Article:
The ancient Mediterranean: finding your way

[January 2021. I am on iOS 14.4, and when I returned to this app after some while, I found the Gazeteer/Search function was no longer working. The good folks at Princeton University Press advised me to delete the app and reinstall it, and that fixed the problem.]

In the 2014 winter/spring term just ended, I took a seminar in which we read Livy’s account, in books 31-40 of the Ab urbe condita, of how, with barely a pause after her defeat of Hannibal in North Africa, Rome gained an irreversible foothold in Greece and Asia Minor by successively defeating King Philip II of Macedon and King Antiochus III the Great of the Seleucid kingdom. You couldn’t do justice to this subject without a good atlas, and such an atlas would be the Barrington Atlas of the Greek and Roman World, published by the Princeton University Press in 2000. The really good news, though, and the reason for this post, is that last year Princeton recreated the 101 full-color maps of this atlas as a navigable app for the iPad ($19.99 from the iTunes store, iPad2 required).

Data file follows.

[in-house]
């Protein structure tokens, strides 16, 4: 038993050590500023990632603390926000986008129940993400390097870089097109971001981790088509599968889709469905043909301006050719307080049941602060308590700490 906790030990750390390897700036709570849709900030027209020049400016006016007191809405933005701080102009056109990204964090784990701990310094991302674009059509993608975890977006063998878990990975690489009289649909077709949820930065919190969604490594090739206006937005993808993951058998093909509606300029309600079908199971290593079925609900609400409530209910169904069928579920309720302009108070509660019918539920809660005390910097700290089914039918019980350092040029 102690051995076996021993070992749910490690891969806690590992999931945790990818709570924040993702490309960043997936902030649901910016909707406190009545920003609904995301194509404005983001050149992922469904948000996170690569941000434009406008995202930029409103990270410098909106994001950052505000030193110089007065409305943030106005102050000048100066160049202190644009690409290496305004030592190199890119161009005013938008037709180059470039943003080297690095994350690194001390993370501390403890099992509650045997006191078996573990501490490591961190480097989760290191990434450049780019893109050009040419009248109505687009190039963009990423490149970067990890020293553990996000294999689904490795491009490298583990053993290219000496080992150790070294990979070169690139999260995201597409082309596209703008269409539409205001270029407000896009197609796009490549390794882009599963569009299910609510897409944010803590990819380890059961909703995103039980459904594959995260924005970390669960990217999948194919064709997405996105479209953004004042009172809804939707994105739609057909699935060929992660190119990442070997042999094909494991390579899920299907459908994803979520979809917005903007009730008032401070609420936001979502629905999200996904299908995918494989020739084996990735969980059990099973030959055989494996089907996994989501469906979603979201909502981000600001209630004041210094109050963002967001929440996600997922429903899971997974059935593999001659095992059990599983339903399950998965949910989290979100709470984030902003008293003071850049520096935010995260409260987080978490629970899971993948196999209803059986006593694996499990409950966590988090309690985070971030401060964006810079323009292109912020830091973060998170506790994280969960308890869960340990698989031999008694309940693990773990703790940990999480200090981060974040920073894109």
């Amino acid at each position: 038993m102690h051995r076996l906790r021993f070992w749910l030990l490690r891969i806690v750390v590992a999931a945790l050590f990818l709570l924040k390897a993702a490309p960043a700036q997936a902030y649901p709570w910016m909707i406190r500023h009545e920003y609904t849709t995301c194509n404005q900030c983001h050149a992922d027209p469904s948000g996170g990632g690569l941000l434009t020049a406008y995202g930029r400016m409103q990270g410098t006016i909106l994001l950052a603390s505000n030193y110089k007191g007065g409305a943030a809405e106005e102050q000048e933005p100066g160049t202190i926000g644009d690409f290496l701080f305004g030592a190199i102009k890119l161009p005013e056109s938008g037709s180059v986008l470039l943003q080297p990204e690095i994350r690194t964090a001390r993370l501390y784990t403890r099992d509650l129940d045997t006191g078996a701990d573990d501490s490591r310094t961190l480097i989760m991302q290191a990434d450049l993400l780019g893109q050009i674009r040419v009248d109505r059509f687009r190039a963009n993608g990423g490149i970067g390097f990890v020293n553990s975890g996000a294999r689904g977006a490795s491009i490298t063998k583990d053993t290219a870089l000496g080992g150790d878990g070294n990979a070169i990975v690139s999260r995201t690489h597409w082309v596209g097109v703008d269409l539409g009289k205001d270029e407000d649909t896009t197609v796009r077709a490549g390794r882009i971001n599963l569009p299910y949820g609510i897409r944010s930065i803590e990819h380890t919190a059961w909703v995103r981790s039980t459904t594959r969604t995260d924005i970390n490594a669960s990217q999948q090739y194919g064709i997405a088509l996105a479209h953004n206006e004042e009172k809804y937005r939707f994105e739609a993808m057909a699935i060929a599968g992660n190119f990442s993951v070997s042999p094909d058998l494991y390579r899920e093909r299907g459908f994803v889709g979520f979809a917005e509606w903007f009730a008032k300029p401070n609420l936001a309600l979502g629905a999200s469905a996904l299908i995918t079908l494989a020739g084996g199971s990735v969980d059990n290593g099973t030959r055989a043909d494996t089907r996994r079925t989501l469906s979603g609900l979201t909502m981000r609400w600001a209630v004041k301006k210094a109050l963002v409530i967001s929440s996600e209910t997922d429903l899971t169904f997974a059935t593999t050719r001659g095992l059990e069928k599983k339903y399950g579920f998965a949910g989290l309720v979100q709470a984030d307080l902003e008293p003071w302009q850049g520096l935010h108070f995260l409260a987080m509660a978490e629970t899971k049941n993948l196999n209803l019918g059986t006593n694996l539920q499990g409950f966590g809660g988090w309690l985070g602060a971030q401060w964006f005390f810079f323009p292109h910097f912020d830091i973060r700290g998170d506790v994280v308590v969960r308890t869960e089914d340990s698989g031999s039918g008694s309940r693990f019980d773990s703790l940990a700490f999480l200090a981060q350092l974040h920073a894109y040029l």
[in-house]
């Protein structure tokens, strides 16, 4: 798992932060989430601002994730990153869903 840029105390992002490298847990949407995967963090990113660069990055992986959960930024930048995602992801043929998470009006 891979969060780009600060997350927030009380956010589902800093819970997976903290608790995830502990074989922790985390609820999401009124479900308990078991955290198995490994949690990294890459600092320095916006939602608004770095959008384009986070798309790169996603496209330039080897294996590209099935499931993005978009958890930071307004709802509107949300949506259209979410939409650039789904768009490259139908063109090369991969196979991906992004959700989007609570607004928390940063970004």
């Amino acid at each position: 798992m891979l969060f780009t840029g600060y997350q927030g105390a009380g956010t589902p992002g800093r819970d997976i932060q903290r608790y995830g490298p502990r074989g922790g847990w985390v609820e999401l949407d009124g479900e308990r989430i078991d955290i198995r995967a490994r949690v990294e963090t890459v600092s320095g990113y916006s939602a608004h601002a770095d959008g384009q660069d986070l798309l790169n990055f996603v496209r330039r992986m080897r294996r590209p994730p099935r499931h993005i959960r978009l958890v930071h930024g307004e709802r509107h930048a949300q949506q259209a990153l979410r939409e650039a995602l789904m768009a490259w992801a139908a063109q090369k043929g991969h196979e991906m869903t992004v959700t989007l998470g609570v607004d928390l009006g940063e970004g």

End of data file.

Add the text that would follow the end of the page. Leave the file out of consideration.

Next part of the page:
The app has several ways of finding a location, including a Gazetteer with over 20,000 locations, corresponding to the separate volume of Indices in the printed version. One feature I found useful during my class was the ability to create Favorites from among these locations, which I did for major battle sites such as “Thermopylae” and “Cynoscephalae.” The most obvious distinguishing feature of the app is the ability to zoom in and out within a map. If I search the Gazetteer for “Chalcis,” for example, I find it listed for three separate maps, and if I select the entry for map #55 (“Thessalia-Boeotia”), it takes me to that map and then automatically zooms in to Chalcis.

If you have an iPad, I highly recommend the app; the maps are great, and you can have them wherever you go. The app works off the same database of locations, geographical features, historical eras, etc., as the printed version. It’s true, you can easily imagine other features for a digitized atlas like this, some requiring an enhanced database, some more sophisticated development, and you should read Chakwin’s review on the iTunes site, titled “An excellent book – not well translated into software.” But for me, I already love it in its current manifestation.

Published by Randy Gibbons

I am retired. I have several strong interests, in particular classical studies (Greek and Latin); a lifelong passion for music, especially jazz; and more recently, dabbling in philosophy. For more information about me, click on About Me.

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